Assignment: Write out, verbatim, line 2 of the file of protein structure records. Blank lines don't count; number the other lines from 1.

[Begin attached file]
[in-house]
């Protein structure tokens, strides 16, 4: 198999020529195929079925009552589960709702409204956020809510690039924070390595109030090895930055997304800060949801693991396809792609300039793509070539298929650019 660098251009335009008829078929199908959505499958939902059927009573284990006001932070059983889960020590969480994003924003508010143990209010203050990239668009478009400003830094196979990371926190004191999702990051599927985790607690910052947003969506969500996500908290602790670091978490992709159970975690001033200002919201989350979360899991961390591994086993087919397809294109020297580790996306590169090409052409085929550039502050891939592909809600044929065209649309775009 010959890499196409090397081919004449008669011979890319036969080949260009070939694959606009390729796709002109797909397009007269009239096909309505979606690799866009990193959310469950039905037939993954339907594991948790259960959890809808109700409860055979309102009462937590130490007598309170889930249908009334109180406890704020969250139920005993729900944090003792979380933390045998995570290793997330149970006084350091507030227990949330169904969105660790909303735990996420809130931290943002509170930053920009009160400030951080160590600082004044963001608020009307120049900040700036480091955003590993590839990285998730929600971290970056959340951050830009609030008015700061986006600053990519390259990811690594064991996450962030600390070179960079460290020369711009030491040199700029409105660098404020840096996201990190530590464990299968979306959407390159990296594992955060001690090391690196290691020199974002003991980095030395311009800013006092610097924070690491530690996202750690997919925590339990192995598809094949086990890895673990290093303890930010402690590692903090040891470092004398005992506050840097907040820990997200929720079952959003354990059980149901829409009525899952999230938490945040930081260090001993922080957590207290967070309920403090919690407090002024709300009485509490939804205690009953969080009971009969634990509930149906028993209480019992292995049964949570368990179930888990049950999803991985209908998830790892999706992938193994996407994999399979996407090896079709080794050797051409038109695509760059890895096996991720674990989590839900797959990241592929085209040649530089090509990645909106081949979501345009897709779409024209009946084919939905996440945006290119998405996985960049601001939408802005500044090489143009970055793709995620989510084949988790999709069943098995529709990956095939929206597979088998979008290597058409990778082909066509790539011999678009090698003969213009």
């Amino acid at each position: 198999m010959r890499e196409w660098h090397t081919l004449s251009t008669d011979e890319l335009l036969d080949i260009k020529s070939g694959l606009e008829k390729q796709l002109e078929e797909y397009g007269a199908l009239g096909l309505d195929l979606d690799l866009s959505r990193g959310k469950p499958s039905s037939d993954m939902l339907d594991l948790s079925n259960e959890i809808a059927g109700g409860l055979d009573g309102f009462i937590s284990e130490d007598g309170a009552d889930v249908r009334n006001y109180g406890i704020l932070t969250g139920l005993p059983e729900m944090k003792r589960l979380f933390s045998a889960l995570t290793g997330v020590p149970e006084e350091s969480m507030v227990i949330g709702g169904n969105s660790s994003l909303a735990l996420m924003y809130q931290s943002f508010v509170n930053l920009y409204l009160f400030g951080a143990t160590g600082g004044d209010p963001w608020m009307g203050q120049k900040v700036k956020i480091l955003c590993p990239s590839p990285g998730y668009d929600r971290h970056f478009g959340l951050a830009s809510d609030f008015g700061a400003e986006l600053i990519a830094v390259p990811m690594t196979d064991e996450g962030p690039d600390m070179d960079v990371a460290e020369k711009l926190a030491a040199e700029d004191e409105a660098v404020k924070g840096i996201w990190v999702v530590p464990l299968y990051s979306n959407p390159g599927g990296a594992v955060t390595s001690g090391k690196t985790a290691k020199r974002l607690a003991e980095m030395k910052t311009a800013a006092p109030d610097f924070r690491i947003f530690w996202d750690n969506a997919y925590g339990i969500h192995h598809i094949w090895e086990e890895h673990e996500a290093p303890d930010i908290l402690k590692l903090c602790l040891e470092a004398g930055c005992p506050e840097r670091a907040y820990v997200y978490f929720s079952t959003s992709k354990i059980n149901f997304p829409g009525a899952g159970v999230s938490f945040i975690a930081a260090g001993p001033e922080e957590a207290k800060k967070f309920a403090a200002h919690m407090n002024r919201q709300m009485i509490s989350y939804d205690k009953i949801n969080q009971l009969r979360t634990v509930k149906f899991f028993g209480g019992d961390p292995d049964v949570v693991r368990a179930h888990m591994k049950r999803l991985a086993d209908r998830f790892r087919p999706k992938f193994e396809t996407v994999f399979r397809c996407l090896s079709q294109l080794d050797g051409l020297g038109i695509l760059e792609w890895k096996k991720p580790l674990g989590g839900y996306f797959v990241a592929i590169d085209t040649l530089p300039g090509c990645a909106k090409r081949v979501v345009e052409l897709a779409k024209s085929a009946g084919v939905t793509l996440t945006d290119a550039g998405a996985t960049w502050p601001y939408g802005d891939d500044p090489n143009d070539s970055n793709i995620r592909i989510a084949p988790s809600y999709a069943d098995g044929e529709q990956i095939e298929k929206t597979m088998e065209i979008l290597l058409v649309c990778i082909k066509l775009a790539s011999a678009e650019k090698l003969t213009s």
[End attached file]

């Protein structure tokens, strides 16, 4: 198999020529195929079925009552589960709702409204956020809510690039924070390595109030090895930055997304800060949801693991396809792609300039793509070539298929650019 660098251009335009008829078929199908959505499958939902059927009573284990006001932070059983889960020590969480994003924003508010143990209010203050990239668009478009400003830094196979990371926190004191999702990051599927985790607690910052947003969506969500996500908290602790670091978490992709159970975690001033200002919201989350979360899991961390591994086993087919397809294109020297580790996306590169090409052409085929550039502050891939592909809600044929065209649309775009 010959890499196409090397081919004449008669011979890319036969080949260009070939694959606009390729796709002109797909397009007269009239096909309505979606690799866009990193959310469950039905037939993954339907594991948790259960959890809808109700409860055979309102009462937590130490007598309170889930249908009334109180406890704020969250139920005993729900944090003792979380933390045998995570290793997330149970006084350091507030227990949330169904969105660790909303735990996420809130931290943002509170930053920009009160400030951080160590600082004044963001608020009307120049900040700036480091955003590993590839990285998730929600971290970056959340951050830009609030008015700061986006600053990519390259990811690594064991996450962030600390070179960079460290020369711009030491040199700029409105660098404020840096996201990190530590464990299968979306959407390159990296594992955060001690090391690196290691020199974002003991980095030395311009800013006092610097924070690491530690996202750690997919925590339990192995598809094949086990890895673990290093303890930010402690590692903090040891470092004398005992506050840097907040820990997200929720079952959003354990059980149901829409009525899952999230938490945040930081260090001993922080957590207290967070309920403090919690407090002024709300009485509490939804205690009953969080009971009969634990509930149906028993209480019992292995049964949570368990179930888990049950999803991985209908998830790892999706992938193994996407994999399979996407090896079709080794050797051409038109695509760059890895096996991720674990989590839900797959990241592929085209040649530089090509990645909106081949979501345009897709779409024209009946084919939905996440945006290119998405996985960049601001939408802005500044090489143009970055793709995620989510084949988790999709069943098995529709990956095939929206597979088998979008290597058409990778082909066509790539011999678009090698003969213009």